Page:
Came into View

On January 9 my husband and I went to Allentown, PA, to pick up unsold artwork from the Baum School of Art’s holiday show. The school is located in the middle of downtown across the street from the Allentown Art Museum. Both of these places are very familiar to us from years of visiting Allentown.

The city is undergoing a lot of change right now. After declines in industry and manufacturing and a period of drift, the city is renewing itself in a lot of different ways. Its location is advantageous, it has a significant population, there are several colleges in the city, and it borders Bethlehem, PA, another Lehigh Valley city reinventing itself.

Downtown Allentown was further changed by the construction of the PPL Center, home to a minor league hockey team and an Arena football team – not to mention lots of special events. New restaurants and hotels have followed as well as residential apartment construction.

I’m glad to see it. I like Allentown a lot and the city has been good to me as far as my art career. That’s another area undergoing growth – Third Thursday art evenings and plenty of events at the museum, the school, and other art venues in town.

Anyway, driving in, we noticed a building coming down to clear a site for new construction along Hamilton Street.

Once we were finished with our errand we walked a few blocks to take a closer look. I can’t resist watching a building in its demolition process. Here are some pictures.

Here’s part of the building still standing – Hamilton Street facade.

From the side looking toward Hamilton.

Side view. Now it gets interesting. Look at that staircase ghost – think how high the ceilings were in this building.

The handrail is still in place. Somehow that touched my heart. I was thinking of how many hands had slid along the metal in all the years of the building’s life.

My husband directed my attention to the back of the building. The former bathrooms, to be specific. There they are, stacked on above the other.

Now that’s interesting to think about, isn’t it? All this time these rooms were one above the other, completely separated and never to be seen in comparison with each other.

Now I really felt for the building. Bathrooms, well, they are private spaces and now, here they are, front and center.

I don’t know what’s going on this site – it’s being cleared all the way back to the next block. I’ll keep my eye on it.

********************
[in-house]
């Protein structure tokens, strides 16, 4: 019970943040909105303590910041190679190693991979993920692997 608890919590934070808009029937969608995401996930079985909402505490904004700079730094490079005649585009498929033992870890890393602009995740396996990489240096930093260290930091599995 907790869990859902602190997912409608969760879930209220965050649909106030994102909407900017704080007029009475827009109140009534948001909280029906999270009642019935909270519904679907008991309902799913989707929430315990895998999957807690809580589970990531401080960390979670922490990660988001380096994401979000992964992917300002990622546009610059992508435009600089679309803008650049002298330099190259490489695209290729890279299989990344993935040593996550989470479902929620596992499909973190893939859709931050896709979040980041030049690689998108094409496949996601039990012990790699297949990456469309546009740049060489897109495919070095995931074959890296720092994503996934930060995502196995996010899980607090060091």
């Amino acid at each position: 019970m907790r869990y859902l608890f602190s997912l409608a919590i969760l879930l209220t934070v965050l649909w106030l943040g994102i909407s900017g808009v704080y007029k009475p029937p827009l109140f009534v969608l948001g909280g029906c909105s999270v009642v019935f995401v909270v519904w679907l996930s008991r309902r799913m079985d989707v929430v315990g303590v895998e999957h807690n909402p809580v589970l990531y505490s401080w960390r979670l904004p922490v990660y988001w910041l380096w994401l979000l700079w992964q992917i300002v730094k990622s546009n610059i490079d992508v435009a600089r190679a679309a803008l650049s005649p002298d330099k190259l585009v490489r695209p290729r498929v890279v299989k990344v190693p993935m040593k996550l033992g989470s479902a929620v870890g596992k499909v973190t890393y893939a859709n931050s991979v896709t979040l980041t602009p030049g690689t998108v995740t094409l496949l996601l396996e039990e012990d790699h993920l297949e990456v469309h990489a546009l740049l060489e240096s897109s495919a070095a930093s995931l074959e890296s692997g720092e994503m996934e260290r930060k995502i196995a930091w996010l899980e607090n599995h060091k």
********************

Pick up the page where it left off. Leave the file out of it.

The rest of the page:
On the way out of town, we passed West Park, where I have done so many years of Art in the Park. Looks very different from the scene in June, when we are there.

January, 2018.


June, 2017.

A nice trip and I’m looking forward to the next time we are there.


Getting the Hurt Leg Fixed, Epilogue

To remind you, this story started on Christmas, 2016, when my husband fell down the stairs and completely severed his left quadriceps tendon. This serious injury cannot heal by itself and required surgery, done on January 6, 2017. He went home in a brace, unable to bend his leg for weeks or even touch it to the floor. He required assistance with every detail of living, and so I was fully occupied for months. Remember this scene from Chapter One – in the hospital awaiting surgery?


January 6, 2017.

You can read the previous post in the Hurt Leg series, which will lead you to the earlier ones – but I’m writing a tiny update here. Really, the story will never be finished; an injury like this one leaves behind complications and changes that do heal, but physically and mentally, a scar remains.

But this is the Epilogue, so let me get on with epilogue-ing. We decided to revisit the hospital on Christmas Day 2017, walking in under our own power, to eat lunch in the hospital cafeteria. One year earlier, we did the same before we left for home to start the long healing journey. I particularly remember this occasion as a near meltdown for me as I tried to push my husband in a wheelchair while carrying two plates with grilled cheese sandwiches on them.

A cafeteria employee helped us out last year, getting us to a table. This year we did it on our own. We chose grilled cheese sandwiches again to commemorate the earlier meal.

This section of the cafeteria where we chose to sit is new – I guess they reclaimed space from another section of the building, because it was not here last year. We amused ourselves by watching cars coming into the garage outside the window – see that yellow bar at the entrance? You’d be surprised how many cars barely fit under it, or, in one case, have to back out, confusing a line of cars behind it.

But they all cooperated and got it worked out in the end.

Let me tell you, it was a great feeling to be leaving the hospital in good health and needing no repairs. I’m glad we made this little trip – it seemed fitting to mark the anniversary of what for us was a life-changing event.

Christmas evening we attended a party at the home of our friends and neighbors, John and David. We helped set up the luminaries along the driveway for them earlier in the afternoon. How nice to be able to accomplish that task with knees that work well!

We are thankful for everyone who helped us in the last year and for all our good friends. Here is to 2018, here is to our own lights shining, and here is to being illuminated by the lights of the others in our lives.

I Continue to Practice Handwriting

You may remember my no-longer-secret ambition to improve my handwriting.

Here are a few recent samples – these from June:

and August:

I’ve got some thoughts on handwriting and what this quest has meant to me. But first, I’ll show you some of my tools.